It's a great strategy for Tesla Motors, which will only make high end sport and luxury BEV's and service them themselves. It's a terrible strategy for a company like Nissan, which would aim a low margin small cars.A big risk, but if you feel you can't caught up with GM and Toyota, it is a calculated risk.
Dead on! So what kind of niche BEV can they make that will sell for $50K - $60K at the lowest, for that price, it seems that you would have to make a tiny vehicle with no utility at all, so then they would have to upscale it, and soon they are competing with Tesla Motors.2010 is 18 months away. I don't see any of that happening before then.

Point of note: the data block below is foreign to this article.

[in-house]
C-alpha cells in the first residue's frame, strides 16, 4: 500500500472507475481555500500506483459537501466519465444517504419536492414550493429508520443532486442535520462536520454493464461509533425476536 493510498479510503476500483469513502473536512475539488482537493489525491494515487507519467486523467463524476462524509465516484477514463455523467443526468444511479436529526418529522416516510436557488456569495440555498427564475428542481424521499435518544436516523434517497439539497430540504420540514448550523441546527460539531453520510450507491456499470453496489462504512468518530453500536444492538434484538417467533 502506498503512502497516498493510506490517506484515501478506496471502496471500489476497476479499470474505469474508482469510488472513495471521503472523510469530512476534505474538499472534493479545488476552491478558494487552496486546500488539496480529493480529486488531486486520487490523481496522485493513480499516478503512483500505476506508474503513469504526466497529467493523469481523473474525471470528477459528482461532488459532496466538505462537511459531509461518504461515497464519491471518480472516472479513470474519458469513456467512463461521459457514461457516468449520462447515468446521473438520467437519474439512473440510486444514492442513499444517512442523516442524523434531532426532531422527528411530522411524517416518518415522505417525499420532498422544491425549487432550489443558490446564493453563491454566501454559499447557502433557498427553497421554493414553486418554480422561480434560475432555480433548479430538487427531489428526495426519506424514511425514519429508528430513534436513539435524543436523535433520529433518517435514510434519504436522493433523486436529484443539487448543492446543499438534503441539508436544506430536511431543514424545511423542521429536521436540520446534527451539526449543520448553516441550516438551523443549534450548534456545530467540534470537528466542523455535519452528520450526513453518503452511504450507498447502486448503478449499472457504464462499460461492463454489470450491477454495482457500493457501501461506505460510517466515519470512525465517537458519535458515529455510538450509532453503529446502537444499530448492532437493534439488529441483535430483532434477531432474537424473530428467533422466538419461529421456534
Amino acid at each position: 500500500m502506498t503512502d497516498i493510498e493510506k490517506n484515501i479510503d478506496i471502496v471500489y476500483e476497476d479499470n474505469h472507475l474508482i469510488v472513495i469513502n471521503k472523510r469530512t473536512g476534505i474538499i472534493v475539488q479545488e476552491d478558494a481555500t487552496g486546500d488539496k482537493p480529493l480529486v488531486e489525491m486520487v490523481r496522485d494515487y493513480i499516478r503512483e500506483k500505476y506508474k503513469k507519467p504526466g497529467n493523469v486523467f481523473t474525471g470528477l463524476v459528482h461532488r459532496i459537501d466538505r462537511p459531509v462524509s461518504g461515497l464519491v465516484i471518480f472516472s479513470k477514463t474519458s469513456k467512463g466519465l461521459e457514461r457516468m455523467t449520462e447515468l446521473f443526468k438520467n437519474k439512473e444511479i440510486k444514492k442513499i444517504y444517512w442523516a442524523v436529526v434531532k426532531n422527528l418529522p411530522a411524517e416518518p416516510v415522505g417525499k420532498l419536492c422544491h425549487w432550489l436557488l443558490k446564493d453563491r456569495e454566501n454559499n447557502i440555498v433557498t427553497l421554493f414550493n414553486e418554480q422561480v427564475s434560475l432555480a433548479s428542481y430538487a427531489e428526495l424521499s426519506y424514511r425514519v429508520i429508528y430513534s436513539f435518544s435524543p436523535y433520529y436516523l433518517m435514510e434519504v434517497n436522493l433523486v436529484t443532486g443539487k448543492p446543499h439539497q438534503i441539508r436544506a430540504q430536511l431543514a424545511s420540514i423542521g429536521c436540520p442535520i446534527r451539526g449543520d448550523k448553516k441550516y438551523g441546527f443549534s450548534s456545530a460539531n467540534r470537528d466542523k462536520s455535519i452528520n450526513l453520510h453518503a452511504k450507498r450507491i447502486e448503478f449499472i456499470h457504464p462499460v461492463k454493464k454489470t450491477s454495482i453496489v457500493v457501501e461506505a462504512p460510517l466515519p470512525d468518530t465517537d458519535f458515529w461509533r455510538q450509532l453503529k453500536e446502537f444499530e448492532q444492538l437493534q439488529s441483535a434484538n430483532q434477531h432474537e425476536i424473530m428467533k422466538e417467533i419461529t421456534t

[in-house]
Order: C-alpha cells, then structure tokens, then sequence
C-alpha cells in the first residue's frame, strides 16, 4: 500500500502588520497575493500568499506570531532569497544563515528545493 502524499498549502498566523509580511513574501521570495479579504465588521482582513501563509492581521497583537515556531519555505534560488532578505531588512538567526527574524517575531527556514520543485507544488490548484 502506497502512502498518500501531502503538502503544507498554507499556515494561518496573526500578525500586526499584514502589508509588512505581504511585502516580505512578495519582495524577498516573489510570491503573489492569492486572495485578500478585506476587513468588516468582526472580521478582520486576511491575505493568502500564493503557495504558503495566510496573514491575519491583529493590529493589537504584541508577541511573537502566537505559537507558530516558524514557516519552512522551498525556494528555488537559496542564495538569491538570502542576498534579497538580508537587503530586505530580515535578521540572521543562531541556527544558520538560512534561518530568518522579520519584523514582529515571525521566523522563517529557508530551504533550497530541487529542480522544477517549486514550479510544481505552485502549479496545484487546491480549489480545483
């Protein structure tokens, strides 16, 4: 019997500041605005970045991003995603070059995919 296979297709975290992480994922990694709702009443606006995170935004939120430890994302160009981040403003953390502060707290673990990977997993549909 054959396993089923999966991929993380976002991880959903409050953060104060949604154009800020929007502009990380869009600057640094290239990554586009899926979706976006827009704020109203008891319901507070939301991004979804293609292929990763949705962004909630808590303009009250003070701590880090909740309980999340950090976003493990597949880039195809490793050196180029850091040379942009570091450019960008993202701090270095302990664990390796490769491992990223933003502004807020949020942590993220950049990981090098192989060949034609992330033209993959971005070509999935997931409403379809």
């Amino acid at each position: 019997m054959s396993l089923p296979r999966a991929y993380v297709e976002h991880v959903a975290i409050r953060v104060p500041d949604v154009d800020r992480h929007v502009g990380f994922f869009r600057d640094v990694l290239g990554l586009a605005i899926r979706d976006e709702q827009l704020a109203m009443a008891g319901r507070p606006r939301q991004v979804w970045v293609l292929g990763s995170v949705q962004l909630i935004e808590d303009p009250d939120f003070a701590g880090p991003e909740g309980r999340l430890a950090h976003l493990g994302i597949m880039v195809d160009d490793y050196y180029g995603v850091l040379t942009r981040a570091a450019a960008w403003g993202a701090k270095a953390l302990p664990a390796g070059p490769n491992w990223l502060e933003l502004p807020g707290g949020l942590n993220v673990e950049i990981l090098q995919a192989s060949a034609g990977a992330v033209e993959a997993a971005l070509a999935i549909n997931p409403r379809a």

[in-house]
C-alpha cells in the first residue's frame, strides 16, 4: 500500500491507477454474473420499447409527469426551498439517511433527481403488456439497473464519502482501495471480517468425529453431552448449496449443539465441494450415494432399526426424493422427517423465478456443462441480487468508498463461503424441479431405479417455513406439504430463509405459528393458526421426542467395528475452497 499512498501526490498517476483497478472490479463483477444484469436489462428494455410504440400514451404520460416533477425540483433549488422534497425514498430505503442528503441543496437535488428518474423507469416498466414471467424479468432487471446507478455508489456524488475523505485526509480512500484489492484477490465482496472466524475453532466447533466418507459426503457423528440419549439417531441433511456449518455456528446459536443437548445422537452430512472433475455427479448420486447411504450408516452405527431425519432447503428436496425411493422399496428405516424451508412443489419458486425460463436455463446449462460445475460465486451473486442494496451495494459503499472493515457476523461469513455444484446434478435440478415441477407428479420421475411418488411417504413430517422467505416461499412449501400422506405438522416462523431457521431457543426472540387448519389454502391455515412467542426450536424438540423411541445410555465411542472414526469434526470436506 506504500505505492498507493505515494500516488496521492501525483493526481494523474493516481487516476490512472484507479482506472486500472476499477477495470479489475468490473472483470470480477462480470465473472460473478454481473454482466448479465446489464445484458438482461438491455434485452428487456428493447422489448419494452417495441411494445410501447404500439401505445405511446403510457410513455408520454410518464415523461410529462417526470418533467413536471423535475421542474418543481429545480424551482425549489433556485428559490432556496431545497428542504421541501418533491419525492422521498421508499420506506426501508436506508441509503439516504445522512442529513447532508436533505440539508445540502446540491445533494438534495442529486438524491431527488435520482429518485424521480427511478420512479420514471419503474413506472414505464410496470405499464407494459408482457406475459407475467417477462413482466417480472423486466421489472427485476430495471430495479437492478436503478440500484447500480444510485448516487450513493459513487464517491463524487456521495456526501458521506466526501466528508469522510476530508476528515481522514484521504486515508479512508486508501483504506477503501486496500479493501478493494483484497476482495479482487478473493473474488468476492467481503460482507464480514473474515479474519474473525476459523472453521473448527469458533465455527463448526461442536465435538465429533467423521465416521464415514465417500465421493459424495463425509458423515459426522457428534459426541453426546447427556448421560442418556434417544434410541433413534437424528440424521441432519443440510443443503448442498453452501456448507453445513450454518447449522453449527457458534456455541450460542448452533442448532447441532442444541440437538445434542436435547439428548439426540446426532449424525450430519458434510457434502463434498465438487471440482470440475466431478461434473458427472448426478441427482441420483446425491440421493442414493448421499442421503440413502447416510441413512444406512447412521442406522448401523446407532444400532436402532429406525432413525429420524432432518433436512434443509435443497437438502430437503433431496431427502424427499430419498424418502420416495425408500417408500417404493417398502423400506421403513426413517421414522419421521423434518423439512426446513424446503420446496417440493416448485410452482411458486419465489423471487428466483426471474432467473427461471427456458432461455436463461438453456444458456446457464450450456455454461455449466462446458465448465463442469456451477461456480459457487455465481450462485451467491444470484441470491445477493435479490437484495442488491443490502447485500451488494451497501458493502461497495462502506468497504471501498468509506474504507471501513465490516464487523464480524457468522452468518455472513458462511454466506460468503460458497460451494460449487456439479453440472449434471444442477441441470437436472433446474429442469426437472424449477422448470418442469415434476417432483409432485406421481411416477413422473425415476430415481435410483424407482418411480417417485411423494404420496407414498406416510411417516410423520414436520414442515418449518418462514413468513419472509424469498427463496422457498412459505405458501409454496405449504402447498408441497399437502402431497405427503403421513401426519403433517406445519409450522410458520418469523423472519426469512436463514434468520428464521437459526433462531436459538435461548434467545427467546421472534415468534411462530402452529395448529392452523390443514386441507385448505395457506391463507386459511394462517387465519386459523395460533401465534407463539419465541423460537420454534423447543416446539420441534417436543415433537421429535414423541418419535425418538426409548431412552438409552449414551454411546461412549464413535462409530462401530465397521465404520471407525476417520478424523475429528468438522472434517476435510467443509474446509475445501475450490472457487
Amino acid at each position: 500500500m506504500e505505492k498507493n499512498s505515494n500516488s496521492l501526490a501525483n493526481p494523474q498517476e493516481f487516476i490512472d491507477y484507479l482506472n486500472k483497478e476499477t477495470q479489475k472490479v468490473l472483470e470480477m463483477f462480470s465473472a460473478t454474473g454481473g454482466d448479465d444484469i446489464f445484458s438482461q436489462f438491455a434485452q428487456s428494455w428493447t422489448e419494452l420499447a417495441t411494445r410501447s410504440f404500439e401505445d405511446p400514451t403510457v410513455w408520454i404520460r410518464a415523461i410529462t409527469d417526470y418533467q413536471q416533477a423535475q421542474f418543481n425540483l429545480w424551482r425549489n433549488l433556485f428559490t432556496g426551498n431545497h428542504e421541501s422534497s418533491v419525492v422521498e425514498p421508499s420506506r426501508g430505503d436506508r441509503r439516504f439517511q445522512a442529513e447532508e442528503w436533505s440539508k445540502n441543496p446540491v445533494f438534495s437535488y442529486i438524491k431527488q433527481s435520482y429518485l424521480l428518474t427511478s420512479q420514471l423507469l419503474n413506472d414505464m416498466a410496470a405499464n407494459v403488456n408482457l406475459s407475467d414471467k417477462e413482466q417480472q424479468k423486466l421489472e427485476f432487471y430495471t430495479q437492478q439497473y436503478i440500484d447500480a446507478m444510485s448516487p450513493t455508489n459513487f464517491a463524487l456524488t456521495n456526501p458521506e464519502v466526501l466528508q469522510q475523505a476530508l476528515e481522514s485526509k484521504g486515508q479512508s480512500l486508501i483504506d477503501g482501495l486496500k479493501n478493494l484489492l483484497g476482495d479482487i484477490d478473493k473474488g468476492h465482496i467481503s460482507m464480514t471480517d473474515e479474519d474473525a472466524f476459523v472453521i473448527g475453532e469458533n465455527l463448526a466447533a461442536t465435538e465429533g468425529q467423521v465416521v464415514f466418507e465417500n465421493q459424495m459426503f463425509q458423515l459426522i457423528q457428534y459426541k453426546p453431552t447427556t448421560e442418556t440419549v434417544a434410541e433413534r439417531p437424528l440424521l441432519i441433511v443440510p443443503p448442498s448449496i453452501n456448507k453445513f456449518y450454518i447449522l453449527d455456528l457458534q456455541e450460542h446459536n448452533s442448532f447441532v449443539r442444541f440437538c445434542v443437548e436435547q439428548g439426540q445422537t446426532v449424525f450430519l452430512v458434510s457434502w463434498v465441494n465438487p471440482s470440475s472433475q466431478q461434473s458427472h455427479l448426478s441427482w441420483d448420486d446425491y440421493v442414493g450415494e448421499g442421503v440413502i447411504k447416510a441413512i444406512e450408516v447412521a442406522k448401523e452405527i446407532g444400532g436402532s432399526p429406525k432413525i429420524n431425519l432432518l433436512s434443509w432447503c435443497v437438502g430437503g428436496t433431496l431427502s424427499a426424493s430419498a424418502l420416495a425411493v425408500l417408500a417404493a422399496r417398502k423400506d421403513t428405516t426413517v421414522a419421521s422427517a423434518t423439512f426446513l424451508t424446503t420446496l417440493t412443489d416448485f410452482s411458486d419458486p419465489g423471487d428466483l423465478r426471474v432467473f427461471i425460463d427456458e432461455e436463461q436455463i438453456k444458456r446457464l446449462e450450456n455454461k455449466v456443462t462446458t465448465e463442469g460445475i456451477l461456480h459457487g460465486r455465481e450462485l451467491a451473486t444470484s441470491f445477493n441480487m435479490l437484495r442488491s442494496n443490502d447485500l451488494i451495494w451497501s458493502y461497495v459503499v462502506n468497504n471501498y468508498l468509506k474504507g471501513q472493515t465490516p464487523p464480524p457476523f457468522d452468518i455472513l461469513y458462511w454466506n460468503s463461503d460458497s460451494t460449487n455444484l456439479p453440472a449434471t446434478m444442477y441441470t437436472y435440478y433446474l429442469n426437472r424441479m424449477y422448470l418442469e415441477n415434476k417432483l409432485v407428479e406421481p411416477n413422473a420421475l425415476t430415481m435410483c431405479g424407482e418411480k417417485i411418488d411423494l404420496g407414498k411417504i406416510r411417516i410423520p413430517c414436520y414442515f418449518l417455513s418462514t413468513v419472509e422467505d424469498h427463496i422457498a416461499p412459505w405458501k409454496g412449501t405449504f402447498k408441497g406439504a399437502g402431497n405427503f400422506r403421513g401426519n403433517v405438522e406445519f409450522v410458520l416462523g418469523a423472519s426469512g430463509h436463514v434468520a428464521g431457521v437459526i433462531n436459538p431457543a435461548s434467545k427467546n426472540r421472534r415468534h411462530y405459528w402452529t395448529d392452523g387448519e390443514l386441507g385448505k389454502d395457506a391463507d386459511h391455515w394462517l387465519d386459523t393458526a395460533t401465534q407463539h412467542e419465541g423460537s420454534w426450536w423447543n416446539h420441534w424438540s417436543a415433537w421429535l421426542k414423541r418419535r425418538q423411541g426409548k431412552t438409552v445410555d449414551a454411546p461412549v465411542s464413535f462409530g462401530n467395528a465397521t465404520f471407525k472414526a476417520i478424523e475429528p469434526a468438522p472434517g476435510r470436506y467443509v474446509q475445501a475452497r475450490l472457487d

As Jason noted, GM already confronted these issues with the EV-1 and that's why they are not repeating that mistake. This looks like Nissan realized they missed the boat and are claiming to out-stretch GM. My guess - they'll have a niche BEV by 2011 and a mass-market EREV by 2012.
PBP could completely implode the moment rapid recharge batteries or capacitors become available. Renault / Nissan had better have a back-up to PBP, and REEV's were it.
I agree that Ghosn is a brilliant exec during conventional times, but this upheaval may be something for which he is not prepared. I liked his previous plan, working both PBP and REEV's, but now I am worried for him.